Accessing marketing data: Extracting value from investment banking’s top commodity

Market data is frequently cited as the “new oil” in investment banking yet, with the right tools, data is in reality a far more valuable, abundant and accessible resource


While the need to mine data for real-time insights is more important than ever given the uncertainty and unprecedented global market conditions, many investment banks still find their ability to store, access and analyse huge datasets can be inefficient and expensive, with legacy infrastructure often hindering the process.

As a result, the industry is increasingly turning to the cloud in order to gain access and leverage traditional and unconventional data sources as well as machine-learning technologies which help institutions gain invaluable market insights to help in their decision-making process. The need for reliable real-time analytics has been brought into sharp focus by the shift to working from home, with teams now more reliant than ever on the quality of their information to ensure their decision-making process is sound.

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According to Cornelia Andersson, global head of mergers and acquisitions and capital raising at Refinitiv, in a world where the amount of data available has exploded, the challenge for investments banks is actually not just finding data, but being able to find the right data which is relevant, reliable and easily accessible. “While banking will largely remain a relationship-based business, access to high-quality data will become a competitive differentiator, alongside flexible and powerful analytics platforms,” she adds.

Enriching data insights

With budgets in decline, using available data more effectively will become increasingly crucial, says Matthew Hodgson, founder and chief executive of Mosaic Smart Data. 

After years of record-breaking spending on market data, initial signs indicate participants are starting to wind back on overall spend as shown in Burton-Taylor’s most recent survey, which expects overall market data spending to decrease by more than 2 per cent in 2021, with some respondents expecting a 6 per cent or greater decline.

While banking will largely remain a relationship-based business, access to high-quality data will become a competitive differentiator, alongside flexible and powerful analytics platforms

Hodgson says this is driven by coronavirus-related uncertainty as well as a greater focus on costs as firms channel resources into initiatives with the goal of becoming more efficient and relevant to their clients. “Data analytics is a key driver of this capability and we are seeing emphasis on the need for real-time insights related to transaction and market data,” he says.

Investment banking is still a very traditional industry in many ways, but the sector is currently undergoing a digital transformation, led by the so-called bulge bracket top global investment banks, and data is at the heart of this.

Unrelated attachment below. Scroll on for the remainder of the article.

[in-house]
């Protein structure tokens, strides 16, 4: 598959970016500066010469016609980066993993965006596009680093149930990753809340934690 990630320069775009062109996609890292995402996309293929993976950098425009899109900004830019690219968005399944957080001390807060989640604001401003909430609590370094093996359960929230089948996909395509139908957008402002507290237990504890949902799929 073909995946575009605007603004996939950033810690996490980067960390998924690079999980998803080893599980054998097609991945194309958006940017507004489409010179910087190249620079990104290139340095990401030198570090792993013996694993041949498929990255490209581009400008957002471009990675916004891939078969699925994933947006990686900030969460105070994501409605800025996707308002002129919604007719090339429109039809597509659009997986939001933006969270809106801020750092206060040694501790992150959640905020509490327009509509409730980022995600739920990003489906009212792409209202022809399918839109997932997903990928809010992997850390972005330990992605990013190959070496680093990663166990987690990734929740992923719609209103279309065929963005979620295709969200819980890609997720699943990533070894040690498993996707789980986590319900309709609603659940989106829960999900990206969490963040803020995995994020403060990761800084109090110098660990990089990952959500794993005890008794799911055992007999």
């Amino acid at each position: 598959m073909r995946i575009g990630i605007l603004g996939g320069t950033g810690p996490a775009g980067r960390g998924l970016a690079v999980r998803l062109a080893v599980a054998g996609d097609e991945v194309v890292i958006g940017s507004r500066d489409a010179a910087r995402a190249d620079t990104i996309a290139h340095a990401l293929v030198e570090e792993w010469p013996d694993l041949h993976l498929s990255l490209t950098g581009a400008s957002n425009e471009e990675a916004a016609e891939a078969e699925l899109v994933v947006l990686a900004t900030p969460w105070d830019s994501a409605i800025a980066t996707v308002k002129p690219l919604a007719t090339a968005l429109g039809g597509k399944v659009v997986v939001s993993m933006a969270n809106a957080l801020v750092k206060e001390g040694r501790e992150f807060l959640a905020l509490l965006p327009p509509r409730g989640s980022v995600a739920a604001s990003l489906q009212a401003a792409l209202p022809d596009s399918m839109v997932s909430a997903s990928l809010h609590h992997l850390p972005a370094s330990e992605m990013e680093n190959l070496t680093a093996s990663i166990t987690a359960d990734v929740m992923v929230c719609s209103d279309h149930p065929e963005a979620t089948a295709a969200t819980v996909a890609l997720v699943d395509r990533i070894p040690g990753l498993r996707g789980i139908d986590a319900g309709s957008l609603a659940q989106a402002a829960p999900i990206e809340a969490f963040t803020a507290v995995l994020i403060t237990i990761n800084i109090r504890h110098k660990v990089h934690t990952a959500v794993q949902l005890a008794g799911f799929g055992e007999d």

According to Andersson, banks are increasingly looking to bring together internal proprietary data with external market data to generate new insights and identify new opportunities.  “Traditional workflows and systems are being modernised and one of the new trends is traditional market data sources are used to enrich internal systems, creating a powerful combination of aggregated data, often supported by artificial intelligence based software”, she says.

Accessing reliable real-time market insights has become essential and alternative datasets are important to help institutions navigate volatile market conditions successfully. Market research estimates that hundreds of investment firms are already using alternative data to some extent. Refinitiv’s AI/ML survey, from 2019, found that some 70 per cent of firms are using alternative data. 

Leveraging cloud infrastructure

Sally Mewies, head of technology at Walker Morris, explains there are several key motivations driving organisations to adopt AI. “The inherent cost reduction to the business as a result of needing fewer people to analyse data is appealing, but this technology also enables companies to secure their place as market leaders,” she says. “Critically, perhaps now more than ever, AI provides a level of robustness and resilience.”

Hand in hand with the increased reliance on machine-learning to process and analyse the available market data is the use of these new technologies in the cloud. Cloud-deployed analytics allows firms to get to market far faster and at a significantly lower cost than on-site traditional infrastructure, explains Hodgson.

“As such we are seeing a much greater acceptance of, and adoption to, cloud-based and cloud-native infrastructure. The cost-benefits of cloud-based infrastructure are most relevant to the smaller and mid-sized players who have the ambition, and in many cases the talent, to compete with the bulge bracket tier-one firms, yet they simply don’t have access to the same resources,” he adds.

The shift to virtual working from home or regional offices has significantly emphasised the need for real-time analytics distributed across all key players in the organisation, Hodgson notes. 

In fact, when uncertainty increases as a result of an external shock, the need for accurate and timely data also increases dramatically, Andersson observes. “The faster the situation changes, the faster investors need to understand trends and refine investment strategy. Data, and easy access to the right data, becomes critical. When there is uncertainty in the markets, the demand for information rises exponentially and those deal makers with access to high-quality data have a distinct advantage,” she concludes.

To find out more, read Resilience in Financial Services